CAMDEN, NJ — It’s close to 10 p.m. and Tawanda Jones, known to friends as “Wawa,” is pulling up to Camden’s Yorkship Elementary School in a white pick-up truck.

Temperatures Friday hovered in the low 40s, but at the late hour it felt colder. Especially for the half-a-dozen people sitting in the back of the truck, which Jones parked before helping everyone disembark.

Providing transportation. Enforcing health protocols. Ensuring a shelter is running properly. None of these things are unusual for Jones. Nurturing is part of her nature. 

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“This is my upbringing. My grandparents were the type of people that we never had our home to ourselves. When people were passing through town….they became extended family,” Jones told TAPinto Camden at the school. “It was second nature to take care of people from all different walks of life, all different situations.”

Jones said her new makeshift warming shelter is partly in reaction to a lack of resources in the city.

The city of Camden opens warming centers when Code Blues (roughly from 8 p.m. to 7 a.m.) are triggered - once temperatures dip to 32 and below.

Some activists in the city say these shelters aren't always open and there aren't places for people to head to during the day to keep warm. 

When the Yorkship School shelter opened, Jones made it clear it would be a 24/7 operation. As of Tuesday, she herself has stayed at the center for 13 days and counting to ensure all is running accordingly.

For instance, coronavirus safety rules.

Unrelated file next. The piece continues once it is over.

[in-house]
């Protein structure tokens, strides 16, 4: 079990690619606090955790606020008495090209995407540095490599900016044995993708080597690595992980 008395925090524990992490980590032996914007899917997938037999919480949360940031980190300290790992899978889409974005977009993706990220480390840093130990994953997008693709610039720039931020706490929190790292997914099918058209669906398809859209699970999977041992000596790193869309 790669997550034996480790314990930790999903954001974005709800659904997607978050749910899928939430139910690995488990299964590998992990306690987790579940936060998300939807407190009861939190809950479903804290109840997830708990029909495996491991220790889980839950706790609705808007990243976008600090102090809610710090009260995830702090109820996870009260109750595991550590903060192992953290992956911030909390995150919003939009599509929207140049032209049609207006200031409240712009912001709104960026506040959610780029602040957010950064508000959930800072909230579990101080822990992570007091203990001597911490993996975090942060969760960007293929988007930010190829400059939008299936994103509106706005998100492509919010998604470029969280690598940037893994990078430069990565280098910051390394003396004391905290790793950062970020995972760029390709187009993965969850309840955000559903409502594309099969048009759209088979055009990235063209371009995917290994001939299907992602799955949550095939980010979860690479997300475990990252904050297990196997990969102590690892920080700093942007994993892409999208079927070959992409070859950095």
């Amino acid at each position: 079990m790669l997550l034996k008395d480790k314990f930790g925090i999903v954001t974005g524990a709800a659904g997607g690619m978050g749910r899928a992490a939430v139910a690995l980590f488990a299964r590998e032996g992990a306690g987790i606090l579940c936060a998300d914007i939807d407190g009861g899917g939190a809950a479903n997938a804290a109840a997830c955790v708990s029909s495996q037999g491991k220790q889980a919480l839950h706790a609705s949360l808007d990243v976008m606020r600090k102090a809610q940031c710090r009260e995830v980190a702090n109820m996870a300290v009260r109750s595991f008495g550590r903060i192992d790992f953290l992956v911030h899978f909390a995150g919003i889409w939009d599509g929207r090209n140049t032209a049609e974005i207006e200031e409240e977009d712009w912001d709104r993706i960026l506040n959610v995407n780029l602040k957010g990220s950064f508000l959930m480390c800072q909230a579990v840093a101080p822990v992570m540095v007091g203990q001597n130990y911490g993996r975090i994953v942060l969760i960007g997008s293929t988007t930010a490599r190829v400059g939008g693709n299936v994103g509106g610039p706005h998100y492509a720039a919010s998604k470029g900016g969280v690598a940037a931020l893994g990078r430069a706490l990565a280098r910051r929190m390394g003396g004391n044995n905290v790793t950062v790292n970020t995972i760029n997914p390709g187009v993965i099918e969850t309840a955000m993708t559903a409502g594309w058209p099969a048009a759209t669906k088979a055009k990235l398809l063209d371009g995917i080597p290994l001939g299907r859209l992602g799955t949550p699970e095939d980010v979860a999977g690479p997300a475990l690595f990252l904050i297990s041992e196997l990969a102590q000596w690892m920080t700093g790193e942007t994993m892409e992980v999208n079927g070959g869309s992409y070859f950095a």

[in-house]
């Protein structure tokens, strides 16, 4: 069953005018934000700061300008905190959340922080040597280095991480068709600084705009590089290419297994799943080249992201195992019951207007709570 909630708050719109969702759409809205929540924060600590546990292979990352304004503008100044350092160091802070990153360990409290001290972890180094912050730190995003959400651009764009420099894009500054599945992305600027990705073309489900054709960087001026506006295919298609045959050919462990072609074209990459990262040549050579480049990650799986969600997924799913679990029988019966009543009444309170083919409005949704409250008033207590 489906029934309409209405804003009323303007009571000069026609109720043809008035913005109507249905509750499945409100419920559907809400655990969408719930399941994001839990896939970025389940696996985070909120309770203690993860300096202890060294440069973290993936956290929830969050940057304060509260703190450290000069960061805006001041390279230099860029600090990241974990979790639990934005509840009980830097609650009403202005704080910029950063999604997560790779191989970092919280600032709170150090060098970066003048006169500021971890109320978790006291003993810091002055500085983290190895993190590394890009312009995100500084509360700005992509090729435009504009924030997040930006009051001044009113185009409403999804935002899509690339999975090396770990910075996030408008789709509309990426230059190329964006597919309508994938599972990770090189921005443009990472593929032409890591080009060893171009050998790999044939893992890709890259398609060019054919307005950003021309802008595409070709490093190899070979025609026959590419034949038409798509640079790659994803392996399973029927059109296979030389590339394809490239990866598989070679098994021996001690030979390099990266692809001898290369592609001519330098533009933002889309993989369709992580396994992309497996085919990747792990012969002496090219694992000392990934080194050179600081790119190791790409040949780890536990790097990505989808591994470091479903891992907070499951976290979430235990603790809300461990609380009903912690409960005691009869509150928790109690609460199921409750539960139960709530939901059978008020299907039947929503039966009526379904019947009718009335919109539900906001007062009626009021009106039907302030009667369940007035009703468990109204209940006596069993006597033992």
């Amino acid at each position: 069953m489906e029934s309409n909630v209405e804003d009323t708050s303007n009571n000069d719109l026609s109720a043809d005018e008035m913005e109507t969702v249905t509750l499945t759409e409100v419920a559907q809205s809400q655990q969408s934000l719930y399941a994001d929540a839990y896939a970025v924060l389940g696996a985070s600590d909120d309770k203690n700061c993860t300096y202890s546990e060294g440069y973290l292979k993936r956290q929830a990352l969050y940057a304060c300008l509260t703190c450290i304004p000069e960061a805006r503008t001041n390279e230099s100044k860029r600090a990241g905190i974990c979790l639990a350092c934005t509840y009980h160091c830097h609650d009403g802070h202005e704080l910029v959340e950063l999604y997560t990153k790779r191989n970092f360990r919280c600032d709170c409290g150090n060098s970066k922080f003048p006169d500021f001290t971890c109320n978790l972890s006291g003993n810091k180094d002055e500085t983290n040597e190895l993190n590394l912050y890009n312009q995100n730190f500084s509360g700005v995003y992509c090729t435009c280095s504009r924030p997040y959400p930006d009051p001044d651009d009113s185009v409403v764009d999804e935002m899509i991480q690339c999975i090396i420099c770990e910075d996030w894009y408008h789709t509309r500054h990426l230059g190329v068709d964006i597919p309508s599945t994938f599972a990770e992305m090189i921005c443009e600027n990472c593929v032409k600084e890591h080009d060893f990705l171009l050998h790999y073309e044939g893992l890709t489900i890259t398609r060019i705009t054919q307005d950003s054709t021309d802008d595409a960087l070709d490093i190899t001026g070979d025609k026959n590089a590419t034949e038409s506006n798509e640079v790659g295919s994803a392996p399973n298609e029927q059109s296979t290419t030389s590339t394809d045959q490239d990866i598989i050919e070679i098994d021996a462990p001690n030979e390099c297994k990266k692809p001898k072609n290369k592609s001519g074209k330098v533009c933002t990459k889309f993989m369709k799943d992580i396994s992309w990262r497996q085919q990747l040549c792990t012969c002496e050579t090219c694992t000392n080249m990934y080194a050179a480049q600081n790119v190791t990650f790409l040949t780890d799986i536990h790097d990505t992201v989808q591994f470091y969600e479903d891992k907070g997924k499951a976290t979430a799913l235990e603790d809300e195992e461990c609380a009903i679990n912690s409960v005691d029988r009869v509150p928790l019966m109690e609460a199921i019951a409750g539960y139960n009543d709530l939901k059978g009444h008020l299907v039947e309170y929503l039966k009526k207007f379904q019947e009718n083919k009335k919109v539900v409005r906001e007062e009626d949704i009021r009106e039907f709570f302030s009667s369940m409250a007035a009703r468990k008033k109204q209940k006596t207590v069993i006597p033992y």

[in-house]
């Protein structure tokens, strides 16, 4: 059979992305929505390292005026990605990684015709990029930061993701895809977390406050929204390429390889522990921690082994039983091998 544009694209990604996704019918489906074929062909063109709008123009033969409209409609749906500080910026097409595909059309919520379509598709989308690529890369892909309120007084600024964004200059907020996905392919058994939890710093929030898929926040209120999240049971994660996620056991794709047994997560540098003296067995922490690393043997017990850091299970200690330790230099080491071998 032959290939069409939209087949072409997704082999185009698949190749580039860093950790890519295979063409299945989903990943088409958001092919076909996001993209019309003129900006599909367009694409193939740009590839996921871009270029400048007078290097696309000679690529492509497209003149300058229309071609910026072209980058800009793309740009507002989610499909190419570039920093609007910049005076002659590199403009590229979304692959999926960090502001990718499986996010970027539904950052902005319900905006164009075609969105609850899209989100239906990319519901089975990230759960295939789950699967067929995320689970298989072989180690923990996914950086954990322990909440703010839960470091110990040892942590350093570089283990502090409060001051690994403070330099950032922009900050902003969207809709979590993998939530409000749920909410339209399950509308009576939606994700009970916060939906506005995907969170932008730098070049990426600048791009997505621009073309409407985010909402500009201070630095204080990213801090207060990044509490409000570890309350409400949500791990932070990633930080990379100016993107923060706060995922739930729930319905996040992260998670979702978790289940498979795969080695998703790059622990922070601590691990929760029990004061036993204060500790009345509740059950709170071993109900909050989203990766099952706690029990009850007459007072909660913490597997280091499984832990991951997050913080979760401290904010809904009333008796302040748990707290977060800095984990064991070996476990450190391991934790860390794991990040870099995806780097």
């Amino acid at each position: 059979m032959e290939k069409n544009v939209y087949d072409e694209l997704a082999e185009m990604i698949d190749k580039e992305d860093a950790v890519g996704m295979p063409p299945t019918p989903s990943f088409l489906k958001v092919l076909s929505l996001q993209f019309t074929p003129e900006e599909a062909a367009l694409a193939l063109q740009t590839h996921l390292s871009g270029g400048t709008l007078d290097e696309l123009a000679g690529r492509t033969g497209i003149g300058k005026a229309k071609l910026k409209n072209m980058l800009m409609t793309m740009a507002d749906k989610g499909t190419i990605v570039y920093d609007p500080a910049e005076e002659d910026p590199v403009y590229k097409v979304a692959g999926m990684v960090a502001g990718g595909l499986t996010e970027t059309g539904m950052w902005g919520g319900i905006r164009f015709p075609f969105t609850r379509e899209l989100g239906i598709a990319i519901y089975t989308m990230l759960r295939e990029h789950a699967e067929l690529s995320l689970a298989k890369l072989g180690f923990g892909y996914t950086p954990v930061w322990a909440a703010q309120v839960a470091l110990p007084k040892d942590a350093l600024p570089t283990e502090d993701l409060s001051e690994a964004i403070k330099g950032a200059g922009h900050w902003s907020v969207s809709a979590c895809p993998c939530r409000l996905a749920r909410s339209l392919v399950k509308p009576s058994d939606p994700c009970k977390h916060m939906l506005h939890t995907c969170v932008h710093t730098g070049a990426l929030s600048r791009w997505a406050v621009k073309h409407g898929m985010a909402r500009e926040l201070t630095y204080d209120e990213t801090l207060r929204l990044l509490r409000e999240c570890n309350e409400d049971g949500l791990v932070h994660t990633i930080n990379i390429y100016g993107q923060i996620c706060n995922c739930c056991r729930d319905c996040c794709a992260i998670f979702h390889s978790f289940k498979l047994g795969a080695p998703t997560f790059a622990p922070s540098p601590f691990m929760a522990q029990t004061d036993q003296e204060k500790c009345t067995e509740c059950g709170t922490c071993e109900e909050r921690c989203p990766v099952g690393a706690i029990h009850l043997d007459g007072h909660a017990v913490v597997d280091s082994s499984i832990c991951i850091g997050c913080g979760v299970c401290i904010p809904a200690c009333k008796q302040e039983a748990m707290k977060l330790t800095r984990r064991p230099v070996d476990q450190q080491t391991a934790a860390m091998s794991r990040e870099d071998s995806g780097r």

When guests enter the shelter they must have face masks on. Everyone is subject to temperature checks and a sign-in sheet is set up in the event contact tracing is necessary.

The shelter hasn’t reported any issues so far, and in fact has inspired countless residents, organizations, churches and others to chip in. Camden County Police Chief Gabe Rodriguez has stopped by, as have city and school officials.

A constant police presence has helped with security. Among the contributors from clothing to hot food and transportation are Father Michael Mannion, of Diocese of Camden, Corrine’s Place, Harvinskins Seafood Market & Cafe, Seeds of Hope Ministries, and Circle of Life Funeral Home.

How it began

A heavy snowstorm was days away.

Between six to nine inches of snow in the region, only making way for a series of blistering cold nights.

Constance “Connie” Kellum was looking at the forecast at home on Jan. 28 and immediately called Jones.

Two years ago, both women opened shelters at a church and a community hall due to overcrowding at existing shelters. Those lasted for roughly four days total.

After speaking with Kellum, Jones reached out to the school district. The district and Superintendent Katrina McCombs took less than an hour to agree.

"When she called me back, she said, 'We got Yorkship!" Kellum said. "I responded to her, I’m going shopping. She goes sweetheart, please pick up the screens, so I got a whole bunch of them.”

Screens, an alternative to face masks, were on the shopping list. That would soon include boots, blankets, cleaning products and other essentials. Roughly 40 volunteers have worked rotating shifts since the shelter's luanch Jan. 29 - among the staples is social worker Judyann McCarthy.

Kellum says providing a socially-distanced place was vital, as was fostering a positive environment.